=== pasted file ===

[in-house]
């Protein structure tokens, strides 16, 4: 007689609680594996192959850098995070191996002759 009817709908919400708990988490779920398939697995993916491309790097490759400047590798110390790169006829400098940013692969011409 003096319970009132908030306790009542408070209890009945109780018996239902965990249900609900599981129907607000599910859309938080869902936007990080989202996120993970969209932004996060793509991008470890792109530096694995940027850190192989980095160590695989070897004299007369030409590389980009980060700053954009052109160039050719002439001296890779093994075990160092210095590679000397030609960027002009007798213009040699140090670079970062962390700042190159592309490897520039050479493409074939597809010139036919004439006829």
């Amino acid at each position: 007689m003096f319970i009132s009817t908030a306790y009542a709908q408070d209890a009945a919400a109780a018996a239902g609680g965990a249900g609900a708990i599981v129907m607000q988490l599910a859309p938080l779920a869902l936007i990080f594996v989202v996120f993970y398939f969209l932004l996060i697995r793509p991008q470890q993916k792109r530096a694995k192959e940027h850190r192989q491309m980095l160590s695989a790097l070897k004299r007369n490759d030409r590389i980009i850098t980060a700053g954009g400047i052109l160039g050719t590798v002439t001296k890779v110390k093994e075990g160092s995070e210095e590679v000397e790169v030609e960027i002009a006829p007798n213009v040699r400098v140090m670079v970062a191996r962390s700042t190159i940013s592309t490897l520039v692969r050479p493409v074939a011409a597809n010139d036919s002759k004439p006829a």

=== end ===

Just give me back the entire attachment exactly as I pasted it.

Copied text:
[in-house]
């Protein structure tokens, strides 16, 4: 007689609680594996192959850098995070191996002759 009817709908919400708990988490779920398939697995993916491309790097490759400047590798110390790169006829400098940013692969011409 003096319970009132908030306790009542408070209890009945109780018996239902965990249900609900599981129907607000599910859309938080869902936007990080989202996120993970969209932004996060793509991008470890792109530096694995940027850190192989980095160590695989070897004299007369030409590389980009980060700053954009052109160039050719002439001296890779093994075990160092210095590679000397030609960027002009007798213009040699140090670079970062962390700042190159592309490897520039050479493409074939597809010139036919004439006829």
């Amino acid at each position: 007689m003096f319970i009132s009817t908030a306790y009542a709908q408070d209890a009945a919400a109780a018996a239902g609680g965990a249900g609900a708990i599981v129907m607000q988490l599910a859309p938080l779920a869902l936007i990080f594996v989202v996120f993970y398939f969209l932004l996060i697995r793509p991008q470890q993916k792109r530096a694995k192959e940027h850190r192989q491309m980095l160590s695989a790097l070897k004299r007369n490759d030409r590389i980009i850098t980060a700053g954009g400047i052109l160039g050719t590798v002439t001296k890779v110390k093994e075990g160092s995070e210095e590679v000397e790169v030609e960027i002009a006829p007798n213009v040699r400098v140090m670079v970062a191996r962390s700042t190159i940013s592309t490897l520039v692969r050479p493409v074939a011409a597809n010139d036919s002759k004439p006829a």